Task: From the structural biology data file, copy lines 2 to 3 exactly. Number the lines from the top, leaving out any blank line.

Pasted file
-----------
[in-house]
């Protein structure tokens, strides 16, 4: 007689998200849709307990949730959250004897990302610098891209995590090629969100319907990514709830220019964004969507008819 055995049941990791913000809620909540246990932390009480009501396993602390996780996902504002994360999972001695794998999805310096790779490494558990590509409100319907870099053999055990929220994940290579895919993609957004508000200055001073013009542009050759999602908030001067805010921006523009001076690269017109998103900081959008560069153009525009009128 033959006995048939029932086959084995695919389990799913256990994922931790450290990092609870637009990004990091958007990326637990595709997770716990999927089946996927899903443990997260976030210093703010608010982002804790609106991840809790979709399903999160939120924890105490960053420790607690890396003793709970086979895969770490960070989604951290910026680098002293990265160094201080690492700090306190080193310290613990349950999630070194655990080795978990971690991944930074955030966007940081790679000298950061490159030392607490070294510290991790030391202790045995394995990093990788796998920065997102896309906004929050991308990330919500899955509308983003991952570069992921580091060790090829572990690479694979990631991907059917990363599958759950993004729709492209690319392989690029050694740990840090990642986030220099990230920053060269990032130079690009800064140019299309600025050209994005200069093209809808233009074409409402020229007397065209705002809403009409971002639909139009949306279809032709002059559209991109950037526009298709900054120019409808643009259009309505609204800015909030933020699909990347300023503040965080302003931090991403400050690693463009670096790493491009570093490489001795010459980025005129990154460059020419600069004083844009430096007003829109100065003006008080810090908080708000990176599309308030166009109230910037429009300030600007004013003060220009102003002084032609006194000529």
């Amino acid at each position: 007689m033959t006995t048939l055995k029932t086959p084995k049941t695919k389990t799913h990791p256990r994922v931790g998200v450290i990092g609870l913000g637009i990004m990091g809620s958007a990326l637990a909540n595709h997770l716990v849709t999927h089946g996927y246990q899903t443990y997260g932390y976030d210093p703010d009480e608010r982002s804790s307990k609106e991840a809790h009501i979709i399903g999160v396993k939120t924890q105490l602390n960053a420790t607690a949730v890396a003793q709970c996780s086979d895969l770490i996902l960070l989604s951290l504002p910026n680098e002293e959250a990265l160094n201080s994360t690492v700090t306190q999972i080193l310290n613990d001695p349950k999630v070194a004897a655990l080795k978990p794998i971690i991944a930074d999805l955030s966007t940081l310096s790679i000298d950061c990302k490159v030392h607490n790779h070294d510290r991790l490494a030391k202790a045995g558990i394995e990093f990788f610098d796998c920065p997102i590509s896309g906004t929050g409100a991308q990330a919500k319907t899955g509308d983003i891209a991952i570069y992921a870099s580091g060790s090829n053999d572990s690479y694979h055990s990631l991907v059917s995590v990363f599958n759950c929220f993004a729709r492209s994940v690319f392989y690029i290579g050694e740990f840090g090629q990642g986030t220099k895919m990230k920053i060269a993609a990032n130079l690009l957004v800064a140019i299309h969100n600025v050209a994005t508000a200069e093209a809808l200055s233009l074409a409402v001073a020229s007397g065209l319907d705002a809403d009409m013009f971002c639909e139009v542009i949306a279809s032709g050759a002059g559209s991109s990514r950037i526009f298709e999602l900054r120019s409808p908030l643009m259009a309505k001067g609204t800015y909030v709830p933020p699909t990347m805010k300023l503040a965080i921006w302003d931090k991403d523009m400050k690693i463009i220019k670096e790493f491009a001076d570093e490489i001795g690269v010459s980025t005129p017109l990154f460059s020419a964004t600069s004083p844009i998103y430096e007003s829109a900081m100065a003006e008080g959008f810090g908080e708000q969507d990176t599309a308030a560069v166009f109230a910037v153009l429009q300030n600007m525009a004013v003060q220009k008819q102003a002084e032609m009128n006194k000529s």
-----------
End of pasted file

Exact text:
């Protein structure tokens, strides 16, 4: 007689998200849709307990949730959250004897990302610098891209995590090629969100319907990514709830220019964004969507008819 055995049941990791913000809620909540246990932390009480009501396993602390996780996902504002994360999972001695794998999805310096790779490494558990590509409100319907870099053999055990929220994940290579895919993609957004508000200055001073013009542009050759999602908030001067805010921006523009001076690269017109998103900081959008560069153009525009009128 033959006995048939029932086959084995695919389990799913256990994922931790450290990092609870637009990004990091958007990326637990595709997770716990999927089946996927899903443990997260976030210093703010608010982002804790609106991840809790979709399903999160939120924890105490960053420790607690890396003793709970086979895969770490960070989604951290910026680098002293990265160094201080690492700090306190080193310290613990349950999630070194655990080795978990971690991944930074955030966007940081790679000298950061490159030392607490070294510290991790030391202790045995394995990093990788796998920065997102896309906004929050991308990330919500899955509308983003991952570069992921580091060790090829572990690479694979990631991907059917990363599958759950993004729709492209690319392989690029050694740990840090990642986030220099990230920053060269990032130079690009800064140019299309600025050209994005200069093209809808233009074409409402020229007397065209705002809403009409971002639909139009949306279809032709002059559209991109950037526009298709900054120019409808643009259009309505609204800015909030933020699909990347300023503040965080302003931090991403400050690693463009670096790493491009570093490489001795010459980025005129990154460059020419600069004083844009430096007003829109100065003006008080810090908080708000990176599309308030166009109230910037429009300030600007004013003060220009102003002084032609006194000529």
């Amino acid at each position: 007689m033959t006995t048939l055995k029932t086959p084995k049941t695919k389990t799913h990791p256990r994922v931790g998200v450290i990092g609870l913000g637009i990004m990091g809620s958007a990326l637990a909540n595709h997770l716990v849709t999927h089946g996927y246990q899903t443990y997260g932390y976030d210093p703010d009480e608010r982002s804790s307990k609106e991840a809790h009501i979709i399903g999160v396993k939120t924890q105490l602390n960053a420790t607690a949730v890396a003793q709970c996780s086979d895969l770490i996902l960070l989604s951290l504002p910026n680098e002293e959250a990265l160094n201080s994360t690492v700090t306190q999972i080193l310290n613990d001695p349950k999630v070194a004897a655990l080795k978990p794998i971690i991944a930074d999805l955030s966007t940081l310096s790679i000298d950061c990302k490159v030392h607490n790779h070294d510290r991790l490494a030391k202790a045995g558990i394995e990093f990788f610098d796998c920065p997102i590509s896309g906004t929050g409100a991308q990330a919500k319907t899955g509308d983003i891209a991952i570069y992921a870099s580091g060790s090829n053999d572990s690479y694979h055990s990631l991907v059917s995590v990363f599958n759950c929220f993004a729709r492209s994940v690319f392989y690029i290579g050694e740990f840090g090629q990642g986030t220099k895919m990230k920053i060269a993609a990032n130079l690009l957004v800064a140019i299309h969100n600025v050209a994005t508000a200069e093209a809808l200055s233009l074409a409402v001073a020229s007397g065209l319907d705002a809403d009409m013009f971002c639909e139009v542009i949306a279809s032709g050759a002059g559209s991109s990514r950037i526009f298709e999602l900054r120019s409808p908030l643009m259009a309505k001067g609204t800015y909030v709830p933020p699909t990347m805010k300023l503040a965080i921006w302003d931090k991403d523009m400050k690693i463009i220019k670096e790493f491009a001076d570093e490489i001795g690269v010459s980025t005129p017109l990154f460059s020419a964004t600069s004083p844009i998103y430096e007003s829109a900081m100065a003006e008080g959008f810090g908080e708000q969507d990176t599309a308030a560069v166009f109230a910037v153009l429009q300030n600007m525009a004013v003060q220009k008819q102003a002084e032609m009128n006194k000529s």